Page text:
Argentina to Import Food Over the Coming Months: The government announced that it will encourage the import of foodstuffs in order to guarantee an adequate level of supply and a range of prices consistent with the new price agreements. Chief of Cabinet Jorge Capitanich informed this morning that the first products to be imported will be tomatoes, which will be bought from Brazil, as climate factors affected the harvest, pushing prices up. Afterwards, purchases abroad “will be carried out for all the products that have seasonal supply issues or that may affect the prices in the [price agreement],” said Capitanich. The minister also indicated that the price agreement for 100 products, which is already underway in the metropolitan area of Buenos Aires, will extend to the coast of the Buenos Aires province on the weekend and to Chinese supermarkets and the rest of the country throughout January.

Hundreds of Dead Fish Appear on Palermo Lakes: Hundreds of dead fish washed up on the shores of the Lago de Regatas in Palermo today, apparently as a result of the recent heat wave. Experts have indicated that the rise in temperature would have caused the levels of oxygen in the water to decrease, killing the bigger fish. Alejandro Pérez, Director of the Tres de Febrero Park, confirmed that the latest water quality tests, performed in December, showed no anomalies. Still, authorities informed that both the water and the dead fish will be analysed in order to confirm the cause of the deaths.

Deputy Proposes Moving the Capital to the North: Deputy and former agriculture minister Julián Domínguez sparked something of a debate today as he proposed to move the country’s capital from its current location in Buenos Aires to a northern province. He justified the proposal by saying that “this model of state was conceived 200 years ago with its capital by the port, and countries with large projects don’t have their capitals by the ports. Colonies have their capitals by the ports.” Domínguez suggested that Argentina should “be thinking again about gaining an outlet to the Pacific [Ocean]” by establishing a trade route through the northern provinces. He did not, however, specify which city should serve as the country’s new capital. Domínguez’s idea of moving the capital is not new -in 1986 the Alfonsín administration pushed a bill that made the city of Viedma, in Río Negro, the country’s new capital.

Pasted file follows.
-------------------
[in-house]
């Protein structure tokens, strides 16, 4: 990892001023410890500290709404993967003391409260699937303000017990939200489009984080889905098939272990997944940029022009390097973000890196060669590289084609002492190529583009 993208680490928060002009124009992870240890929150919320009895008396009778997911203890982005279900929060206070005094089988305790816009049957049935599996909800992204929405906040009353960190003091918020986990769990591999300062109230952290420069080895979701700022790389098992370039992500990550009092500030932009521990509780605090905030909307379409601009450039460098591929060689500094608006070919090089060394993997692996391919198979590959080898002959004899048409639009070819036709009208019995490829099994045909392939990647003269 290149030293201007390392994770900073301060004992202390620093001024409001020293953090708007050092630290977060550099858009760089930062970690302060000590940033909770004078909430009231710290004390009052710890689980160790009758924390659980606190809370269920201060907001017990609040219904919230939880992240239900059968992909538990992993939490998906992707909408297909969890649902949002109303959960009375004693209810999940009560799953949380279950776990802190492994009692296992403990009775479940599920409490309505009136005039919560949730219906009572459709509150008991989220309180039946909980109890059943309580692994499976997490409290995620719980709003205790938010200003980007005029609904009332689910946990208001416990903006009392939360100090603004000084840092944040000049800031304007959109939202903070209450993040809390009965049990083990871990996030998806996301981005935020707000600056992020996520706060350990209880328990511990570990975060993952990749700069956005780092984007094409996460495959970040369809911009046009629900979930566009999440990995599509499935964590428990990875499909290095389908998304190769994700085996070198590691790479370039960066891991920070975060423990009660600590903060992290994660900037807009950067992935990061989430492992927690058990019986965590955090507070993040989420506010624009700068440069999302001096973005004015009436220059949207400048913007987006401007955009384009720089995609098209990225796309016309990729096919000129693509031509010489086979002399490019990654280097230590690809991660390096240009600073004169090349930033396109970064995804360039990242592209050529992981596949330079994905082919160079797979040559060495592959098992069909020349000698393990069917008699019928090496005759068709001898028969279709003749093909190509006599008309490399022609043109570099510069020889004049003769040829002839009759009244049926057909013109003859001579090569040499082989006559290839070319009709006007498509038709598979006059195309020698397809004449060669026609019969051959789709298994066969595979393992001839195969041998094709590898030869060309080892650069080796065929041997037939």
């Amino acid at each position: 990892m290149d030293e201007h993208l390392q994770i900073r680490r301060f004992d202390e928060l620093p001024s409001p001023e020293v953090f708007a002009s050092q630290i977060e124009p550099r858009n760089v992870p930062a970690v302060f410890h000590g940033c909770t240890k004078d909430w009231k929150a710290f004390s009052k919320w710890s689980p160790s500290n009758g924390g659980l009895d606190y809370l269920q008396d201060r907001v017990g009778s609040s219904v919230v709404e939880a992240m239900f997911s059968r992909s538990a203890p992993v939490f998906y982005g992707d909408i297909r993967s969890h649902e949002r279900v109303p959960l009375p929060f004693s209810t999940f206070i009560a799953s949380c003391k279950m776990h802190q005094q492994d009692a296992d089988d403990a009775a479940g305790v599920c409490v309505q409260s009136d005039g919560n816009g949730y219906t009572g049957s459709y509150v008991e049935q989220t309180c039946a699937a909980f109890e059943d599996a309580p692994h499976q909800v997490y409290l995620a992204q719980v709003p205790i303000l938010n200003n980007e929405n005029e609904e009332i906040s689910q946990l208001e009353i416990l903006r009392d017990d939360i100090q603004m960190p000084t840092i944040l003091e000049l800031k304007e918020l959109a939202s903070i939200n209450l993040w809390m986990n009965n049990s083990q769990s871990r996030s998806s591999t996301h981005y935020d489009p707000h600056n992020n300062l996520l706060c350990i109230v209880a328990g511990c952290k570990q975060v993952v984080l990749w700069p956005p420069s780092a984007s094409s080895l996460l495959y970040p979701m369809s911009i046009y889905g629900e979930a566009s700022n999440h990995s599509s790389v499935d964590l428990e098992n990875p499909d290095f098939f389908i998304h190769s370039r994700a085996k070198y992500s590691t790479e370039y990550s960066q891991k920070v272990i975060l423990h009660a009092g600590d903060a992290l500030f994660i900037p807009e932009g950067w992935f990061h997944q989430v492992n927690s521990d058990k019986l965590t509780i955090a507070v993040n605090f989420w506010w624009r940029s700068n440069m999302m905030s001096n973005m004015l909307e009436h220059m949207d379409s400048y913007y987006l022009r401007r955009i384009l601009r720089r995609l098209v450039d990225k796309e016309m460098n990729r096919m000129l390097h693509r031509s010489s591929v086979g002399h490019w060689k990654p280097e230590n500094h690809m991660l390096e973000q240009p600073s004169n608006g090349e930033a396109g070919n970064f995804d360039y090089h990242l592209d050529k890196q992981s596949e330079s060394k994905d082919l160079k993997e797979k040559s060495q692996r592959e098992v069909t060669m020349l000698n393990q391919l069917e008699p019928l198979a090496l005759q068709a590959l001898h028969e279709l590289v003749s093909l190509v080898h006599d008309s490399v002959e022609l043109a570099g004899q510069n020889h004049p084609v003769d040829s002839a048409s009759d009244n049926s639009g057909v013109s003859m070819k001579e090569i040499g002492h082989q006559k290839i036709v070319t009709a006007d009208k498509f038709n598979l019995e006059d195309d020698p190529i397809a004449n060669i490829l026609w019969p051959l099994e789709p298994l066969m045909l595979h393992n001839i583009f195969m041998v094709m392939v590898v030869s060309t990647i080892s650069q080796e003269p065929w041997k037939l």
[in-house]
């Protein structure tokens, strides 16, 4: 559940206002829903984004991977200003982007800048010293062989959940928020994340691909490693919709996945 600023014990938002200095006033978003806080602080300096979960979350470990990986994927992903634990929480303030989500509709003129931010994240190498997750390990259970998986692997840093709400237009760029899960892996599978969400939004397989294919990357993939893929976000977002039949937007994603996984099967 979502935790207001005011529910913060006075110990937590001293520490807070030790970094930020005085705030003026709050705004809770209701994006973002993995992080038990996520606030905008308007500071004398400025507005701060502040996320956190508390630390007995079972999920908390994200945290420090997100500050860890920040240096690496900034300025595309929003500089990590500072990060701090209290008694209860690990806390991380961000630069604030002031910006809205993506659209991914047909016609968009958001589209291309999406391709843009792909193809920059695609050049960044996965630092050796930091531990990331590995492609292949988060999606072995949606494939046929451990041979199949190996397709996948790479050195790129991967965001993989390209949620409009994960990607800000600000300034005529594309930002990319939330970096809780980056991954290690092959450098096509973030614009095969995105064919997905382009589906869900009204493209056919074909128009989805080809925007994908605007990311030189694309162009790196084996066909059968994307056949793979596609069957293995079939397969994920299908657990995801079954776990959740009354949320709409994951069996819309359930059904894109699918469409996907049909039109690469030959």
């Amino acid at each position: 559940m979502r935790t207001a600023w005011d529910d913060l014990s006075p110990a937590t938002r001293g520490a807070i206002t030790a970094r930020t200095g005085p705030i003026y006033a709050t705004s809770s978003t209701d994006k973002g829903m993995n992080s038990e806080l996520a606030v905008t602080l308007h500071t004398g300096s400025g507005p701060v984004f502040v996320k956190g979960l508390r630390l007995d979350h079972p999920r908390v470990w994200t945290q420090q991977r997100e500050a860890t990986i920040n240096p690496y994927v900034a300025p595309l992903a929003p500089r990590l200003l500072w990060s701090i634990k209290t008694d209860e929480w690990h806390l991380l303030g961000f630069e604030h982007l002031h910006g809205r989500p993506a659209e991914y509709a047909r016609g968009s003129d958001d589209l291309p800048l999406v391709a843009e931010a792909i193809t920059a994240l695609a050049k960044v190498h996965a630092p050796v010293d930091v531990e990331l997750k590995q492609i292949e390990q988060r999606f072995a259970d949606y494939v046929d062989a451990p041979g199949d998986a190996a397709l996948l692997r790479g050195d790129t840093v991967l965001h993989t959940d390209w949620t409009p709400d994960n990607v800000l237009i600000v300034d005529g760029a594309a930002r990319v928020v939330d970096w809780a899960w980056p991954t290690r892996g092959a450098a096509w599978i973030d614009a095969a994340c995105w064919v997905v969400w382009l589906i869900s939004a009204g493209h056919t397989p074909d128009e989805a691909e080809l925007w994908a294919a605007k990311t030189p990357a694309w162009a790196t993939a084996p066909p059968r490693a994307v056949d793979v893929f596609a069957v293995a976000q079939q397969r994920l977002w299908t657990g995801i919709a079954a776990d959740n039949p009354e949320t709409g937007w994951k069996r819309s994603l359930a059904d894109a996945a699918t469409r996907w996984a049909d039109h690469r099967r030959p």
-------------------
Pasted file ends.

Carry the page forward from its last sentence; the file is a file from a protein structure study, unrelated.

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Peru: Congress Approves Law to Privatise Part of State Oil Firm


Petroperú (Wikimedia Commons)

Petroperú (Wikimedia Commons)

Peruvian Congress approved a law yesterday allowing for the sale of up to 49% of the country’s state oil company, Petroperú.

As part of a governmental push to increase the production capabilities at Peruvian oil refineries, the law passed offers investors the opportunity to take a minority stake in the firm for the first time in its 40-year history.

President Ollanta Humala proposed the new law as one of the key measures in increasing and stimulating the nation’s energy production.

Petroperú currently works in refining, transporting, storage and marketing of petroleum based products. Shares will eventually be floated on the Peruvian stock exchange however the exact time these will be available remains unknown. Of the 49% to be sold, at least 5% will be offered “exclusively” to the general public, in accordance with the new legislation.

Humala hopes to convert Peru into a large exporter of energy through this transformation. Congress also approved a US$3.5bn plan to expand and modernise the Talara refinery, which will increase production to 95,000 barrels a day as opposed to the current 65,000. The works are set to be completed in 2017.

The measure has faced opposition from certain parties, with some warning it could worsen energy security and potentially even decrease petrol production. General Secretary of the Administrative Workers’ Union, Lino Cerna Manrique, slated the plan was “a clear attack on national interests”, continuing, “the only ones responsible for the reduction in production of crude oil in our country are the private firms, whose action affects the energy security of our country.”

Peruvian Minister of Energy and Mines, Jorge Merino, attempted to allay fears, saying: “The state is not loosing control of the firm, it will maintain 51%… we want to be a firm that competes on an international level.”